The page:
Research shows resilience can ease stress and improve life satisfaction among people diagnosed with cancer, but what does it mean to be “resilient”? In anticipation of our November 18 community meeting in Denver, Colorado, Jill Mitchell, LCSW, PhD, OSW-C, of the Rocky Mountain Cancer Centers offers some insight and tips on being resilient.
In physics, “resilience” is defined as the ability of a material to absorb energy when it is deformed, and to release that energy (bounce back). The limit of resilience, in turn, is the point at which the material can no longer absorb energy elastically without creating a permanent distortion.
But resilience in the cancer world, is not as much about bouncing “back” as it is about bouncing “forward” – creating a “new normal” or even growing through the process of survivorship.
Resilience goes beyond just coping or just being “elastic.” It often also involves (or sometimes demands) a “permanent distortion in one’s life” (such as a loss of a breast, or a job or an anticipated future, for example). However, it is these “distortions,” or losses, that can provide the fodder for growth and transformation when we call upon our internal resources (self-esteem, optimism, hopefulness, problem solving) and our external resources (friends and family, social and community support).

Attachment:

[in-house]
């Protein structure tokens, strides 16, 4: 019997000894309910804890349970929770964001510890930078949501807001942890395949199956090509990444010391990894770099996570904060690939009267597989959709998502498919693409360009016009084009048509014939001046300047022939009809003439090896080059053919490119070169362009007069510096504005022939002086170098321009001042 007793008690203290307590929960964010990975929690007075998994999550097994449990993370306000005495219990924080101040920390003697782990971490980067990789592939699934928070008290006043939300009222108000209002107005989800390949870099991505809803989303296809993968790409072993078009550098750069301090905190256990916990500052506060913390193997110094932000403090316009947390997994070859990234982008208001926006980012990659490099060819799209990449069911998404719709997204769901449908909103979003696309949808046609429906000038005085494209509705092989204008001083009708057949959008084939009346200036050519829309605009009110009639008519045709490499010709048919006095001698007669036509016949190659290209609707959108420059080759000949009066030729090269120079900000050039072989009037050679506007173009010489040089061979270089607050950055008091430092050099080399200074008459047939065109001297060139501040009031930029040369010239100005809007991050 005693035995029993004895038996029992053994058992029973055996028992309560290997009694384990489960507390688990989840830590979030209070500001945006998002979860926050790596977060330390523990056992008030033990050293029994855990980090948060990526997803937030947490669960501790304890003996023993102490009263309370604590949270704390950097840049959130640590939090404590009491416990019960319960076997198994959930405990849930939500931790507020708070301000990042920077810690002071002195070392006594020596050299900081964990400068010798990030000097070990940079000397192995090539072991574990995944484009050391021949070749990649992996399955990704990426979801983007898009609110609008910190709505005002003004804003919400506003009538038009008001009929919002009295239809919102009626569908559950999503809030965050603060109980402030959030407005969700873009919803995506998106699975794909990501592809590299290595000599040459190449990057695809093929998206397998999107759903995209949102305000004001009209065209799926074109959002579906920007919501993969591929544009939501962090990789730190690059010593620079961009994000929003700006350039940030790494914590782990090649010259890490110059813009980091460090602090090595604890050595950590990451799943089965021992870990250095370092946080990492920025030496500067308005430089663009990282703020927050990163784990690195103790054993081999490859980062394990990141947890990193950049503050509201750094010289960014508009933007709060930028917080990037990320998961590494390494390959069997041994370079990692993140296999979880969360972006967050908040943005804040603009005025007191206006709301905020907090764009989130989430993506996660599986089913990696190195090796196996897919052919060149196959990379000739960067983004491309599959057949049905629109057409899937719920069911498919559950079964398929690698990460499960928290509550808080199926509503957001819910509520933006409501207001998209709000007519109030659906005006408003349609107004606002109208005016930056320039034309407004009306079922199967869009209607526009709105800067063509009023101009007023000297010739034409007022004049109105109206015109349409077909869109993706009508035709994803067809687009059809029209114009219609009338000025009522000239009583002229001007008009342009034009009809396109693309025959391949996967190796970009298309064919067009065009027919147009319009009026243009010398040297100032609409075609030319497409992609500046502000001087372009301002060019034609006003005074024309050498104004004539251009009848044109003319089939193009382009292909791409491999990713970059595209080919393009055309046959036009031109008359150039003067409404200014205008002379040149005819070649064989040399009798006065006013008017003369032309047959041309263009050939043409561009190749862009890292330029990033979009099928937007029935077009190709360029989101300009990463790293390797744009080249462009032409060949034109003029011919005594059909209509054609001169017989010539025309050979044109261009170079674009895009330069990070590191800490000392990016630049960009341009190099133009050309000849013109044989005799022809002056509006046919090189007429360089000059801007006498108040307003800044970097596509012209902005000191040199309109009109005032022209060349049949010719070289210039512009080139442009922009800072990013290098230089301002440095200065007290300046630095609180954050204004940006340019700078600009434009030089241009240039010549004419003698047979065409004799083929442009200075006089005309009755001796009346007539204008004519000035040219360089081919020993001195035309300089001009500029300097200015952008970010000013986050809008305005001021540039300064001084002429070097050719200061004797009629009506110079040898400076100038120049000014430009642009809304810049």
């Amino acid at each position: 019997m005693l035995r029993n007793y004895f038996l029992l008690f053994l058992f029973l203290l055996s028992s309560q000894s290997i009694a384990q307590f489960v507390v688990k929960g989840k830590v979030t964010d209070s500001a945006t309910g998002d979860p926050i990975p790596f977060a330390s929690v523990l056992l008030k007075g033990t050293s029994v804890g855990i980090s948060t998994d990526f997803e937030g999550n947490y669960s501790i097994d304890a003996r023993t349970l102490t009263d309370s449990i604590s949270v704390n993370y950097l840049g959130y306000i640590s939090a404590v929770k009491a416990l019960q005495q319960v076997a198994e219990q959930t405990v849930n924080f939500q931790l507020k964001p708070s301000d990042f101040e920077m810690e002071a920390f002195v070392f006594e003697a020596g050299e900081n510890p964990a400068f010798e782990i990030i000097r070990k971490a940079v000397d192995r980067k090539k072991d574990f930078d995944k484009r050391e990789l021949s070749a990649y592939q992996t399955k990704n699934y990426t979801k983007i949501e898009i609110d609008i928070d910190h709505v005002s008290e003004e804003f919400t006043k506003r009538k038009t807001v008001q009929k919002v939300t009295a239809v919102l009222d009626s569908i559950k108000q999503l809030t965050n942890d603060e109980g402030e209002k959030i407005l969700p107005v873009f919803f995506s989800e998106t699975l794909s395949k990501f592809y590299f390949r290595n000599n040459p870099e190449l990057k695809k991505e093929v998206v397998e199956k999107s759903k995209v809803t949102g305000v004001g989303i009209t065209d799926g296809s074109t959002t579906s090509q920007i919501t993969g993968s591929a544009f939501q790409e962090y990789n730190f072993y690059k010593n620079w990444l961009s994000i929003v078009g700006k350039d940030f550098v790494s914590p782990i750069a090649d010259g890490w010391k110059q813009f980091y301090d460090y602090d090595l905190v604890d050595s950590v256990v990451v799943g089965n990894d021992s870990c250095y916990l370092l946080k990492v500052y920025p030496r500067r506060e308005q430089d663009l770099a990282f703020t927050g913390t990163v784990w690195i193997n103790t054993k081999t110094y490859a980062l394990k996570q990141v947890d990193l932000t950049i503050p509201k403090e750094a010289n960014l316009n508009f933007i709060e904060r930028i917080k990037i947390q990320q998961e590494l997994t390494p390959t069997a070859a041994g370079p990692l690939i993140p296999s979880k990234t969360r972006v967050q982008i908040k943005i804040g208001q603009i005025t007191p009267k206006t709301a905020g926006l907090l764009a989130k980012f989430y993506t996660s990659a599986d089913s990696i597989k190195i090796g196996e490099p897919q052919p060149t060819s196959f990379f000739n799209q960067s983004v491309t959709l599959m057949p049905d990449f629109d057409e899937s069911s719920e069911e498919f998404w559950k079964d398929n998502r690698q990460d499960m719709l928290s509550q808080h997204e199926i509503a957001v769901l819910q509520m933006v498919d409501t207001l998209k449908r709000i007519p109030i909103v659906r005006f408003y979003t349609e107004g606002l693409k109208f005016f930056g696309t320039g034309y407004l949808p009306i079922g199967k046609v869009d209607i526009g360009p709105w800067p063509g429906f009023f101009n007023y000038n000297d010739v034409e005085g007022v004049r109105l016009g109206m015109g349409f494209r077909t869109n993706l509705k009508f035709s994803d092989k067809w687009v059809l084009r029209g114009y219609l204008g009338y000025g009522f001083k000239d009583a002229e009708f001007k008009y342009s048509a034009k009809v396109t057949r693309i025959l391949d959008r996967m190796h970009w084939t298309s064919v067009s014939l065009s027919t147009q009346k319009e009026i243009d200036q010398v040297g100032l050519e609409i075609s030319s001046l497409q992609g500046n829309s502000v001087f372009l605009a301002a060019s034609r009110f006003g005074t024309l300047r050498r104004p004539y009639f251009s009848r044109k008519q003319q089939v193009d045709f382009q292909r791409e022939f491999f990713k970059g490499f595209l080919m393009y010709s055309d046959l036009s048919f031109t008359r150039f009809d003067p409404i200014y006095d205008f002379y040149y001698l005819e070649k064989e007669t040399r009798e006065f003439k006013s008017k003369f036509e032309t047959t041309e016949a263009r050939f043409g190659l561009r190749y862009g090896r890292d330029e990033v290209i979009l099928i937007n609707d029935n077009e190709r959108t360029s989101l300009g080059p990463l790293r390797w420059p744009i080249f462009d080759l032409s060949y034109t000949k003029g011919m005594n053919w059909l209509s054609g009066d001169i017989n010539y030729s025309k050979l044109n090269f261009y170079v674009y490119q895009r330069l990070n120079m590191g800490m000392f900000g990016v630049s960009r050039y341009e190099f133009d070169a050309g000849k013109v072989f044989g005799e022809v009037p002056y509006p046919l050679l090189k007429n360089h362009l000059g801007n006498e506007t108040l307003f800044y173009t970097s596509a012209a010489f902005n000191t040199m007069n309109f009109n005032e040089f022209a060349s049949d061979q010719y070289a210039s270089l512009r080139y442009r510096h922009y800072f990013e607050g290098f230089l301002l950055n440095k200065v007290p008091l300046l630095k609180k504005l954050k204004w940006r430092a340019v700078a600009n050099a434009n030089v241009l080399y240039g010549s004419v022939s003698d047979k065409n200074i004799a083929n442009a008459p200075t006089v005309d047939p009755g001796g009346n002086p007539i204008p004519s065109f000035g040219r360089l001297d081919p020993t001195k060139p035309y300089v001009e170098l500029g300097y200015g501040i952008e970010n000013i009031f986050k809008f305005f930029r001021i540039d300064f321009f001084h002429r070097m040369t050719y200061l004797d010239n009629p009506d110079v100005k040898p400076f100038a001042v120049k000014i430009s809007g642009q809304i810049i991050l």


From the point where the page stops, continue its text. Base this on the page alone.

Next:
I am often awed and humbled by the ways in which people come to cope with and grow through the struggles or suffering they endure due to cancer. One of the most important things to know is that although some people may have a more natural tendency toward resilience, we all can strengthen our ability toward resilience through a few specific strategies:
Start with your strengths – what already works for you, or has worked for you in the past? Perhaps you are someone who needs to gather a lot of information. Perhaps you feel rejuvenated being surrounded by nature, or writing in a journal or meditating. Remind yourself about the strategies you already know help you to cope, and make time for those! Resilience is about developing realistic goals and moving toward them. Start with what works for you.
Develop and use your network of support – Share what you’re going through with your trusted loved ones, friends, and peers. Explore support groups or consult one-on-one with your oncology social worker or other healthcare professionals who can be a resource for support, processing and validation. Asking for help and sharing your thoughts and feelings with someone you trust can feel challenging and uncomfortable for people who are used to being in control or self-dependent. And yet, social support is a critical cornerstone for resilience. Continue reading